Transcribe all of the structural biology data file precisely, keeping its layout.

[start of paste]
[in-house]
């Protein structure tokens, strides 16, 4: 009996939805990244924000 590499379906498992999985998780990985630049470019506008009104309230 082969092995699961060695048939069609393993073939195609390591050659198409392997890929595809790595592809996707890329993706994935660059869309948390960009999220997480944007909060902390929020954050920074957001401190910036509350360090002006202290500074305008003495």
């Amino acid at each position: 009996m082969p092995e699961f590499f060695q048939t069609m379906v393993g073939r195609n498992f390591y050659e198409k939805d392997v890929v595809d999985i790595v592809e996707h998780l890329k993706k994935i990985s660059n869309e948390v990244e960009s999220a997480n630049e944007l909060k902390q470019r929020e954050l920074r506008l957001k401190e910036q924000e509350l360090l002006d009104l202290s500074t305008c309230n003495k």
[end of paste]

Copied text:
[in-house]
């Protein structure tokens, strides 16, 4: 009996939805990244924000 590499379906498992999985998780990985630049470019506008009104309230 082969092995699961060695048939069609393993073939195609390591050659198409392997890929595809790595592809996707890329993706994935660059869309948390960009999220997480944007909060902390929020954050920074957001401190910036509350360090002006202290500074305008003495």
């Amino acid at each position: 009996m082969p092995e699961f590499f060695q048939t069609m379906v393993g073939r195609n498992f390591y050659e198409k939805d392997v890929v595809d999985i790595v592809e996707h998780l890329k993706k994935i990985s660059n869309e948390v990244e960009s999220a997480n630049e944007l909060k902390q470019r929020e954050l920074r506008l957001k401190e910036q924000e509350l360090l002006d009104l202290s500074t305008c309230n003495k």